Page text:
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angioma an·gi·o·ma (ān'jē-ō'mə)
n. pl. an·gi·o·mas or an·gi·o·ma·ta (-mə-tə)
A tumor composed chiefly of lymphatic vessels or blood vessels.
lymphangioma lym·phan·gi·o·ma (lĭm-fān'jē-ō'mə)
A benign tumorlike mass of lymphatic vessels or channels that vary in size, are frequently greatly dilated, and are lined with normal endothelial cells.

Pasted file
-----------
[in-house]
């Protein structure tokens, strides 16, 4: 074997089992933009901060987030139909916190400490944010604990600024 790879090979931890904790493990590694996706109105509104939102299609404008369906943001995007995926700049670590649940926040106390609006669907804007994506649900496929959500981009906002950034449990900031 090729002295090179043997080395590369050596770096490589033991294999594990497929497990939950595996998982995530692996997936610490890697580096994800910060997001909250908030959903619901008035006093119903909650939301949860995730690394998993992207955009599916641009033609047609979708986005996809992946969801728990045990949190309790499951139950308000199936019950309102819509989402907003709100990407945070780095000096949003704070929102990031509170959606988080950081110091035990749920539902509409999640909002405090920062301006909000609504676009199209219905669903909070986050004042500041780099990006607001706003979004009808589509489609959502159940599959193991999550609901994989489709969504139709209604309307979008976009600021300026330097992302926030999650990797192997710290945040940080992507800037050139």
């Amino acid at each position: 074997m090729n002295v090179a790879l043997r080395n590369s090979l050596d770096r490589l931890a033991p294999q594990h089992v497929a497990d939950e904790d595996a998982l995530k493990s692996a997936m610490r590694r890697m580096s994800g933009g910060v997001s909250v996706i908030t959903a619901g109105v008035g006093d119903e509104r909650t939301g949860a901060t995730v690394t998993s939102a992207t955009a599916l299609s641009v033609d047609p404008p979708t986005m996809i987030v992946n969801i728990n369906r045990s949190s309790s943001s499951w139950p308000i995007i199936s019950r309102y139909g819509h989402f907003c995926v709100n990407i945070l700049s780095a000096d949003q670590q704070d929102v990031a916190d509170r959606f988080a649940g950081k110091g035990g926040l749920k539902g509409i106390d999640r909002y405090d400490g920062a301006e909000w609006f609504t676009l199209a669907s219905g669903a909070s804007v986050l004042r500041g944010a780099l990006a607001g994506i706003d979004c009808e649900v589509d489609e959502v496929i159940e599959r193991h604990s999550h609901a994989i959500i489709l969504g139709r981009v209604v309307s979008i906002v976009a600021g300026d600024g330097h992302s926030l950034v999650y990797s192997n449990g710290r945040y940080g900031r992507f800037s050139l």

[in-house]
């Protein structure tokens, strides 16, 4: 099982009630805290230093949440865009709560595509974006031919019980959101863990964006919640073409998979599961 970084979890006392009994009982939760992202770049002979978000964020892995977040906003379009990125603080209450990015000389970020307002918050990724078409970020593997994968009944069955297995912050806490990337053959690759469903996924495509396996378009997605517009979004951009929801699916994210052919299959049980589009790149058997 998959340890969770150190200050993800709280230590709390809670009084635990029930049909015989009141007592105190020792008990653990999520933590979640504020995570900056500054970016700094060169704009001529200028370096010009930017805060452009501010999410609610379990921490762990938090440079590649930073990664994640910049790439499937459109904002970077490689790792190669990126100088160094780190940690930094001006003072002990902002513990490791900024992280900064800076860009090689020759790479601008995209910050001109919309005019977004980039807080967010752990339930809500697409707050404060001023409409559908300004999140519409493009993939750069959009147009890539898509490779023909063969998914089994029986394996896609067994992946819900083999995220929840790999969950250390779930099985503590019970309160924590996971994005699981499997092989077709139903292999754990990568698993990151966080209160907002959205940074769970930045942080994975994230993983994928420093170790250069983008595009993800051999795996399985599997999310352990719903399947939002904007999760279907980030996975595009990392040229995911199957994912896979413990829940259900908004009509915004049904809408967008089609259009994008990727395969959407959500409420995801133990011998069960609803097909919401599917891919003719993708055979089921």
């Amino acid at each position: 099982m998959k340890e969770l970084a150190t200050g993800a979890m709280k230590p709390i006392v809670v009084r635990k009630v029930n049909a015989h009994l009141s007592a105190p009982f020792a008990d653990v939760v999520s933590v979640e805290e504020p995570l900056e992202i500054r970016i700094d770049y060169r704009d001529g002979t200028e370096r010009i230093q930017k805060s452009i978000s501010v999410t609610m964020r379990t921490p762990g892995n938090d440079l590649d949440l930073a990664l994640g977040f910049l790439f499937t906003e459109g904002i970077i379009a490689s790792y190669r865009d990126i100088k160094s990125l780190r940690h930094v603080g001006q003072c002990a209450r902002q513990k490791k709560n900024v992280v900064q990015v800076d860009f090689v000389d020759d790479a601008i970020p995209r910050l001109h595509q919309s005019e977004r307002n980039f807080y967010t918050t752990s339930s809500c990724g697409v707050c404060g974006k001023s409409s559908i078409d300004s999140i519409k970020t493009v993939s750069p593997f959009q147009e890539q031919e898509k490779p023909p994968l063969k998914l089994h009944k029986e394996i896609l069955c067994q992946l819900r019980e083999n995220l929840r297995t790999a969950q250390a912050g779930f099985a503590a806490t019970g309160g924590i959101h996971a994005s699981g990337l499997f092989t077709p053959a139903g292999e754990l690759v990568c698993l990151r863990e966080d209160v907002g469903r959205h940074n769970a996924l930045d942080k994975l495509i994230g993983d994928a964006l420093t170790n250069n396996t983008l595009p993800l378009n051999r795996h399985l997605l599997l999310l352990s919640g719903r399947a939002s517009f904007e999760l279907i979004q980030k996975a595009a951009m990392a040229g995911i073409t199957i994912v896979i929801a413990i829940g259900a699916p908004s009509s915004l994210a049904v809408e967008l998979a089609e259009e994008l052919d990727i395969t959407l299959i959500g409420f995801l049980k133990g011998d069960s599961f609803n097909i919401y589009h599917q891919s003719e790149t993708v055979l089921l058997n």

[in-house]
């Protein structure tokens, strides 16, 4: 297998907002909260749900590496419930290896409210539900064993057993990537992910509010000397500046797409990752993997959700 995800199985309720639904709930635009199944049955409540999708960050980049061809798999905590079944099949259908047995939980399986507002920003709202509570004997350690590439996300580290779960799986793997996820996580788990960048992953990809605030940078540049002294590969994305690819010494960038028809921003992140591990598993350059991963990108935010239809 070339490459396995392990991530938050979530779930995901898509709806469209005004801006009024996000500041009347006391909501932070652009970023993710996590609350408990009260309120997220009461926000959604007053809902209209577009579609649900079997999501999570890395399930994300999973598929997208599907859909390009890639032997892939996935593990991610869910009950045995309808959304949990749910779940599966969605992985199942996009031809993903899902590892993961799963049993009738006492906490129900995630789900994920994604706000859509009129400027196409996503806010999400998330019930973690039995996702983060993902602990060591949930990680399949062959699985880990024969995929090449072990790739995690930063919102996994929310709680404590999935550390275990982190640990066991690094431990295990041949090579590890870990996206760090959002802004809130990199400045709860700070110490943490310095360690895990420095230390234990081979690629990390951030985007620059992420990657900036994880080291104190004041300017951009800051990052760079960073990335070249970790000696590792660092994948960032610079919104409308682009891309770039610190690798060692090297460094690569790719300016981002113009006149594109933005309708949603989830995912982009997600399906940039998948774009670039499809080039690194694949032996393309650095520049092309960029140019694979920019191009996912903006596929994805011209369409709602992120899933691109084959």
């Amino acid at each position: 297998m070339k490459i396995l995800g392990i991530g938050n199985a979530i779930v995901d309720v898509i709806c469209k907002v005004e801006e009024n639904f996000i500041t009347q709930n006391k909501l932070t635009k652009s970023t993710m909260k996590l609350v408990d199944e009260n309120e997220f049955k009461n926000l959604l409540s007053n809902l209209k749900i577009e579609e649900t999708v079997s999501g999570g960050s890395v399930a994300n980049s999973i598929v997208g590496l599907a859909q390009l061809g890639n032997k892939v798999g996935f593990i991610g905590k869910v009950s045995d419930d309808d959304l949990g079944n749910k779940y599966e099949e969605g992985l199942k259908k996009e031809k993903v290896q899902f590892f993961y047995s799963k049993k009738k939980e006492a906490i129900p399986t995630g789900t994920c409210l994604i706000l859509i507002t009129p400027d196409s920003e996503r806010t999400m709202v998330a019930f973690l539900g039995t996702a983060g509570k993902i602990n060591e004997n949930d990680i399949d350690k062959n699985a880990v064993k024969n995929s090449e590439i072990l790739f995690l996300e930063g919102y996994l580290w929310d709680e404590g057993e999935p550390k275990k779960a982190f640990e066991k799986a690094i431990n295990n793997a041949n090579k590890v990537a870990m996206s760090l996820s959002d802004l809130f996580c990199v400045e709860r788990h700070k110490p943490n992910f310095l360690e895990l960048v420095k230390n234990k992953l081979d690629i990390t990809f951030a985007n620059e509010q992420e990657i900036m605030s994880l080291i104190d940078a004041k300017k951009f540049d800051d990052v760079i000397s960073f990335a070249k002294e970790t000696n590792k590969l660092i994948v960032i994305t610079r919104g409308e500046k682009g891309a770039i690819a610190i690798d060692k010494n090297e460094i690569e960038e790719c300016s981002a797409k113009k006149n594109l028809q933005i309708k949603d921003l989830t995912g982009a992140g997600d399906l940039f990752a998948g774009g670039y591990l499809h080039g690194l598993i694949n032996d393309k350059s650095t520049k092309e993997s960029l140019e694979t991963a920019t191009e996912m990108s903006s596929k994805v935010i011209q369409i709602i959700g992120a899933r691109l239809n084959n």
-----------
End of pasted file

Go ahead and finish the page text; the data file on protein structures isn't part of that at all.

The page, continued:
congenital mass of blood vessels that intrudes into bone or other tissues, causing tissue death and, in the case of bone, structural weakening. Angiomas of the bone are often associated with angiomas of the skin or muscles. Most angiomas remain asymptomatic, but they may cause collapse of the vertebrae if they occur in the spine, and hemorrhage is a danger in some locations that expose them to stress. Treatment is usually by radiation, which causes clot formation within the mass of vascular tissue; the clot will then gradually calcify. Surgery also may be performed but involves a risk of hemorrhage.